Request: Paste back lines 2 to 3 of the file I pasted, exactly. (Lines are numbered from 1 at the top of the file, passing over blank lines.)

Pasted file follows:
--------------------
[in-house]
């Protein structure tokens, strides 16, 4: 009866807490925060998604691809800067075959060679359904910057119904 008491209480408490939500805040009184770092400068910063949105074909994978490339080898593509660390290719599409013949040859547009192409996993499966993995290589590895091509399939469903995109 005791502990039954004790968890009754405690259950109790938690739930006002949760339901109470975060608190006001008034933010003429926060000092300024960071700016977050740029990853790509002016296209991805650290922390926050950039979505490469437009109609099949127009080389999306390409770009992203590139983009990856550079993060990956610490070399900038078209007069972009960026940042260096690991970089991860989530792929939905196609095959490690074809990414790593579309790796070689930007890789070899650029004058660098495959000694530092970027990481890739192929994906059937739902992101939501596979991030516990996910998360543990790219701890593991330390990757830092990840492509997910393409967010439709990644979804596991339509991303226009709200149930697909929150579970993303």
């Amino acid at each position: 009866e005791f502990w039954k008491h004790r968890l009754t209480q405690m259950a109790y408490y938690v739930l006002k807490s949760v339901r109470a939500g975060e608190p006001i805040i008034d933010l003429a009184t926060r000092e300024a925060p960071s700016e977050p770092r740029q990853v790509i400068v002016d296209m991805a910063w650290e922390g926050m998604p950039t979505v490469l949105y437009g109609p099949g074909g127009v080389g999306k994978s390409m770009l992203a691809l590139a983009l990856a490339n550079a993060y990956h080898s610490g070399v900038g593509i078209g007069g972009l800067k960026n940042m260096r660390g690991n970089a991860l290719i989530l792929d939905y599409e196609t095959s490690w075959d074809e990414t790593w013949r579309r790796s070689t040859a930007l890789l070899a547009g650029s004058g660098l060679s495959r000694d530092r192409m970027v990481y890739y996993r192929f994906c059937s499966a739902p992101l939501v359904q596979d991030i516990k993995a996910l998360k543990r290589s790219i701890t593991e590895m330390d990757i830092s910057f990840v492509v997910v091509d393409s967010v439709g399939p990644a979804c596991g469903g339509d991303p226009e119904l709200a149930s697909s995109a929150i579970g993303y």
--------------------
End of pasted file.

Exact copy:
């Protein structure tokens, strides 16, 4: 009866807490925060998604691809800067075959060679359904910057119904 008491209480408490939500805040009184770092400068910063949105074909994978490339080898593509660390290719599409013949040859547009192409996993499966993995290589590895091509399939469903995109 005791502990039954004790968890009754405690259950109790938690739930006002949760339901109470975060608190006001008034933010003429926060000092300024960071700016977050740029990853790509002016296209991805650290922390926050950039979505490469437009109609099949127009080389999306390409770009992203590139983009990856550079993060990956610490070399900038078209007069972009960026940042260096690991970089991860989530792929939905196609095959490690074809990414790593579309790796070689930007890789070899650029004058660098495959000694530092970027990481890739192929994906059937739902992101939501596979991030516990996910998360543990790219701890593991330390990757830092990840492509997910393409967010439709990644979804596991339509991303226009709200149930697909929150579970993303």
């Amino acid at each position: 009866e005791f502990w039954k008491h004790r968890l009754t209480q405690m259950a109790y408490y938690v739930l006002k807490s949760v339901r109470a939500g975060e608190p006001i805040i008034d933010l003429a009184t926060r000092e300024a925060p960071s700016e977050p770092r740029q990853v790509i400068v002016d296209m991805a910063w650290e922390g926050m998604p950039t979505v490469l949105y437009g109609p099949g074909g127009v080389g999306k994978s390409m770009l992203a691809l590139a983009l990856a490339n550079a993060y990956h080898s610490g070399v900038g593509i078209g007069g972009l800067k960026n940042m260096r660390g690991n970089a991860l290719i989530l792929d939905y599409e196609t095959s490690w075959d074809e990414t790593w013949r579309r790796s070689t040859a930007l890789l070899a547009g650029s004058g660098l060679s495959r000694d530092r192409m970027v990481y890739y996993r192929f994906c059937s499966a739902p992101l939501v359904q596979d991030i516990k993995a996910l998360k543990r290589s790219i701890t593991e590895m330390d990757i830092s910057f990840v492509v997910v091509d393409s967010v439709g399939p990644a979804c596991g469903g339509d991303p226009e119904l709200a149930s697909s995109a929150i579970g993303y």